Does the order in which we choose letters matter here or can we use the combination rule?
Here, we have 6 different things, and we are taking 4, 5, or all 6 of these things and arranging them in as many ways as possible. Each ordering makes a different password, so the order in which we choose letters definitely matters here!
We are finding the possible permutations of six different letters in 4, 5, or 6 positions. So we can use the fundamental counting principle as in the text explanation. We could also think of this in terms of the permutations formula:
6P6 + 6P5 + 6P4 =
(6!/(6-6)!) + (6!/(6-5)!) + 6!/(6-4)!) =
6!/0! + 6!/1! + 6!/2! =
6! + 6! + 6!/2 = 1800
Now, if the order of letters didn't matter and we were just choosing groups of 4, 5, or 6 letters, we would have far fewer ways to do this. If the question said: "How many different groups of letters can be chose from the letters MAGOSH if a group must have at least 4 letters?"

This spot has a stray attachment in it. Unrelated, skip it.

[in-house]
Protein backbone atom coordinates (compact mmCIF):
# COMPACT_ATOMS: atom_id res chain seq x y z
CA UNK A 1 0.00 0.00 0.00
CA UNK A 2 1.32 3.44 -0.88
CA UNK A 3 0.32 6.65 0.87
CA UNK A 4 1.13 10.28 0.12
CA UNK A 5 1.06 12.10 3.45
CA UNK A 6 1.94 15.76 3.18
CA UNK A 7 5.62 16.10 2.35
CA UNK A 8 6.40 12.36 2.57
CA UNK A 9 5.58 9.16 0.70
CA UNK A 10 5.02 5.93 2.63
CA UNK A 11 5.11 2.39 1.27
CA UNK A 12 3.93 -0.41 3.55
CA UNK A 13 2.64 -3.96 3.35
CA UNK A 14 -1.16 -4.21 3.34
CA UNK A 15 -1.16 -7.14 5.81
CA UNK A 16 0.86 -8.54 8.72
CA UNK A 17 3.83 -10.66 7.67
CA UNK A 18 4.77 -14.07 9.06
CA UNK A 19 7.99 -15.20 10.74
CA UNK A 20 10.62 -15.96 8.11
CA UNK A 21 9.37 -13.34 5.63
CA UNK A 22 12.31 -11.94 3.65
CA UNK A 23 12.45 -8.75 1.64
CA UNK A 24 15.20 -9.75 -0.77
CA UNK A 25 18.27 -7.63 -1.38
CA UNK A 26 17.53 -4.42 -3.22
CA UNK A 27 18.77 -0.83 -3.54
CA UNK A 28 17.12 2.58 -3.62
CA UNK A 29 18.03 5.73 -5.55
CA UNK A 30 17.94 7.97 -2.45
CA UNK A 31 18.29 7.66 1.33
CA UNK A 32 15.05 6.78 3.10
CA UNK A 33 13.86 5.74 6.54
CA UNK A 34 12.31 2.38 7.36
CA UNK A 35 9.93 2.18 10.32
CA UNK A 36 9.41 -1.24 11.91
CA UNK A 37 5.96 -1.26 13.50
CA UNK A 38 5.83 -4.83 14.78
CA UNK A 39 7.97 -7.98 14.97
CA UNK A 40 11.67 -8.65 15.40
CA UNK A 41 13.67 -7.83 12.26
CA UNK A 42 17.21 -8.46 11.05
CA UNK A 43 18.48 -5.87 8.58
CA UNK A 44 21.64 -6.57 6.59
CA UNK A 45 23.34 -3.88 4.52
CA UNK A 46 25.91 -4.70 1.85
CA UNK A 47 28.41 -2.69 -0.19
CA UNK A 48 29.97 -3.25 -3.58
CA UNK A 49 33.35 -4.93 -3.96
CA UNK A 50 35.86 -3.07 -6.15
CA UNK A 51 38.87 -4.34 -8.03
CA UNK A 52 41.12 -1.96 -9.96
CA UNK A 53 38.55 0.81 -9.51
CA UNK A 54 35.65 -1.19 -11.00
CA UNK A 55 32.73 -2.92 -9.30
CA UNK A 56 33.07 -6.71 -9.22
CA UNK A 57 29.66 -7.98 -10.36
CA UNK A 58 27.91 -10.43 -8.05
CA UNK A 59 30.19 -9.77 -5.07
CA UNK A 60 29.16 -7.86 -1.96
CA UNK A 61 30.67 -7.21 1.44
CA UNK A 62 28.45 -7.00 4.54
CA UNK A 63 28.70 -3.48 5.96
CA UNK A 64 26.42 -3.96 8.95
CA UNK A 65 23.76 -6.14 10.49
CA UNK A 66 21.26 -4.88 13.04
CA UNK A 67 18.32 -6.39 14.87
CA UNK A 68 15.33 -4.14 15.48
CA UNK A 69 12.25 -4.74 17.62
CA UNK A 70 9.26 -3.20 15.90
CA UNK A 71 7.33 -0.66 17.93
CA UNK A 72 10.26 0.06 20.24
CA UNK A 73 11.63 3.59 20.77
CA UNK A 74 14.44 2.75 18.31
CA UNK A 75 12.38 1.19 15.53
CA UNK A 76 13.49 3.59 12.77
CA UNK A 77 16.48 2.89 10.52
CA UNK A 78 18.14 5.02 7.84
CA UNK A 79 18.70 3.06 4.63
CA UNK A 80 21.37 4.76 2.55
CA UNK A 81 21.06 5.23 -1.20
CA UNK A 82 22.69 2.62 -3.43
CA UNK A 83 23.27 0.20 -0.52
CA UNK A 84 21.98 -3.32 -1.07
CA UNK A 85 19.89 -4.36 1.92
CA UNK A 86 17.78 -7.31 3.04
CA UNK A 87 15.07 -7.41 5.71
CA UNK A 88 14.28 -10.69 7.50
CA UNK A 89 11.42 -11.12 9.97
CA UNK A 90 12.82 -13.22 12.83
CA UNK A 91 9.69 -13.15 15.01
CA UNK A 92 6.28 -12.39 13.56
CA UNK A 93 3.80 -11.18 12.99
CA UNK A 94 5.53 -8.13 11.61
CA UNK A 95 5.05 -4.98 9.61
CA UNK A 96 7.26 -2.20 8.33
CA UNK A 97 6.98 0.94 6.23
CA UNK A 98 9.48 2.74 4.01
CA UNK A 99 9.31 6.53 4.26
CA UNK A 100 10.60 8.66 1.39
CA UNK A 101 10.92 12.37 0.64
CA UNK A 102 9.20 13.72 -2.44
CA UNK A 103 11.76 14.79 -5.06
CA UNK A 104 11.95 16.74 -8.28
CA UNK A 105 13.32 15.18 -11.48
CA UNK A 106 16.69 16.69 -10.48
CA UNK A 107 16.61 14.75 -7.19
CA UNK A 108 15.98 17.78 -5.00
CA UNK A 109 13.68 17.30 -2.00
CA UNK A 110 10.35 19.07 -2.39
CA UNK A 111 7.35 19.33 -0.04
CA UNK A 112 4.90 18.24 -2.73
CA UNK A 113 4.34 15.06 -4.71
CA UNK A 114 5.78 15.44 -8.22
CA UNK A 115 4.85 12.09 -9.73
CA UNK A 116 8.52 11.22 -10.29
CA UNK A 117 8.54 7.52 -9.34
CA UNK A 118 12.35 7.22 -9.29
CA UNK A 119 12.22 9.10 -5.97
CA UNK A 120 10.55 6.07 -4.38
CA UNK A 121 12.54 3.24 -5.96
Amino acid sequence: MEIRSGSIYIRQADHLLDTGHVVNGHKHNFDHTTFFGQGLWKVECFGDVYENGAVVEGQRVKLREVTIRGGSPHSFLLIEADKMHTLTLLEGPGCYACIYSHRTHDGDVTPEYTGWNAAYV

Then our solution could use the combinations formula:
6C6 + 6C5 + 6C4 =
(6!/6!0!) + (6!/5!1!) + 6!/2!4!) =
1 + 6 + 15 = 22
If you are selecting a group of things from a larger group of things and the order in which you select those things does not matter, then you have a combination problem. In our original problem here, the order in which we choose letters matters, because MAGOSH is different code from AMGOHS etc, so we are looking at permutations, and not combinations.
Here are a couple blog posts you might find helpful: